A campus collaboration to improve knowledge translation and implementation of evidence-based practices for rural rehabilitation providersOct 11, 2021
Dr. Stevens-Lapsley recently received official notice of award for a second year of funding from the Veterans Office of Rural Health for this line of work Improving physical rehabilitation for rural veterans with complex care needs.
The purpose of this work is to provide rural clinicians caring for Veterans in Community Living Centers (CLC) and State Vets Homes (SVH) with remote education and training in high-intensity rehabilitation to improve their capacity for implementing evidence-based care for rural Veterans while fostering improved professional quality of life through professional engagement. This line of work largely aims to increase rural clinician access to education and training in evidence-based rehabilitation to improve the quality of care provided to rural Veterans at risk for functional decline.
In FY21, we increased rural access to evidence-based high-intensity physical rehabilitation by offering a robust, remote education and training program (e.g., didactic content, problem-based learning, communities of practice) for clinicians providing post-acute rehabilitation. This has resulted in a) enrollment of four rural Clinical Living Center sites, b) clinician and leadership engagement in pre-implementation survey measures, c) 88% clinician enrollment and participation in the training program, and d) feasibility of the remote training methods as evidenced by positive clinician reactions to the program and positive changes in learning and behavior. While we demonstrated remote training was feasible, we also identified facilitators of, and barriers to, implementation, as well as strategies for refining this training.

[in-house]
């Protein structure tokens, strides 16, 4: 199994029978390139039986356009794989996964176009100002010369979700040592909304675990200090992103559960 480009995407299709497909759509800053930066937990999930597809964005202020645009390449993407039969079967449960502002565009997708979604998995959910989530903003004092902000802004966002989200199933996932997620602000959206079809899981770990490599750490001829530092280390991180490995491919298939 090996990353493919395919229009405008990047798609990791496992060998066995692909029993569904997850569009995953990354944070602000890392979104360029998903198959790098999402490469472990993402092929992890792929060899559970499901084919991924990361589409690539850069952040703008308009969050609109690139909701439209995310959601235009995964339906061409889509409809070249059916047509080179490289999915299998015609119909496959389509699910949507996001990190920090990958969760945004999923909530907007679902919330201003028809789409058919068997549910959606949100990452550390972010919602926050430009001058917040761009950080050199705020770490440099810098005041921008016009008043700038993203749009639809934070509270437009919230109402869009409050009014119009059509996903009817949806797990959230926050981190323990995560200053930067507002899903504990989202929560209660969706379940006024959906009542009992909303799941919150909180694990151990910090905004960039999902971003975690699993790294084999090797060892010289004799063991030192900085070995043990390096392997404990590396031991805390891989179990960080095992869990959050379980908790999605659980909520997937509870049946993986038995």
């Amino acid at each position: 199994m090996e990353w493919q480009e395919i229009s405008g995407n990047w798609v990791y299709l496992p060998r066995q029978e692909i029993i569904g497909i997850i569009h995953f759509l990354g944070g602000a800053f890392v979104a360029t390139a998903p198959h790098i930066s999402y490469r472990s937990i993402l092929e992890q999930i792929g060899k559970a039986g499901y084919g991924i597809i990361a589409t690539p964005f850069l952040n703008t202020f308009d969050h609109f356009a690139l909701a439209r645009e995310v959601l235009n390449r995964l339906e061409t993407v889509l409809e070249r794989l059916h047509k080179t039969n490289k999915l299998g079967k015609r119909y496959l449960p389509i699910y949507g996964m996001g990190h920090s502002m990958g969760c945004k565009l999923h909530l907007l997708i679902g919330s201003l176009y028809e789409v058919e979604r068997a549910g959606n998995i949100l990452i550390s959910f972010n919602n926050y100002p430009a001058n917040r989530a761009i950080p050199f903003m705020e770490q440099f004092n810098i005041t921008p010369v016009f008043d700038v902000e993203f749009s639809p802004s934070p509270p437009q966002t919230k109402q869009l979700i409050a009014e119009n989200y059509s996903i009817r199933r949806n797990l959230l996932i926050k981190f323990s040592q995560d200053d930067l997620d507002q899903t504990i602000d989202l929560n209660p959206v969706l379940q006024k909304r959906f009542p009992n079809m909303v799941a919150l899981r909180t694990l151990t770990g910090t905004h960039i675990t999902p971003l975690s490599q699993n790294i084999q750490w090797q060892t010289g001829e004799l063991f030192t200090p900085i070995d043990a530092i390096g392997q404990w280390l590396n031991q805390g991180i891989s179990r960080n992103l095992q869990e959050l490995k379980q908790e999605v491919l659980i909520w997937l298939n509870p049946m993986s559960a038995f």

The instructional design team and Emma Beisheim, Katie Butera, and Lauren Hinrichs of the RESTORE team are currently refining the training experience based on stakeholder feedback; including the addition of interactive elements, personalized learning plans, and learning activities following the Master Adaptive Learner framework. The RESTORE team is also executing a plan for remote, iterative, just-in-time practice facilitation following the formal training experience to optimize facility-specific implementation of high-intensity rehabilitation.
Objectives following the delivery of the revised training and implementation experience will 1) determine the acceptability of and learner engagement with this revised approach, 2) evaluate whether training to deliver, and implementation of, high-intensity rehabilitation in rural settings is associated with improvements in rural clinicians’ professional quality of life (e.g., job satisfaction, self-efficacy), 3) evaluate whether remote training is effective to support rural clinicians’ capacity to apply high-intensity training principles to clinical practice (e.g., readiness to implement, fidelity assessment), and 4) continue to add to our body of knowledge of site-specific barriers and enable successful implementation.
In subsequent years, we hope to 1) offer this training to rehabilitation staff throughout the VA system as a VA Rural Promising Practice, 2) facilitate increased collaboration between clinicians at sites providing post-acute care to rural Veterans nationwide, and 3) facilitate increased collaboration between instructional designers and education and implementation experts to continue to optimize and expedite knowledge translation and implementation of rehabilitation best practices with the goals of increasing the quality care provided as well as the rehabilitation provider’s professional quality of life.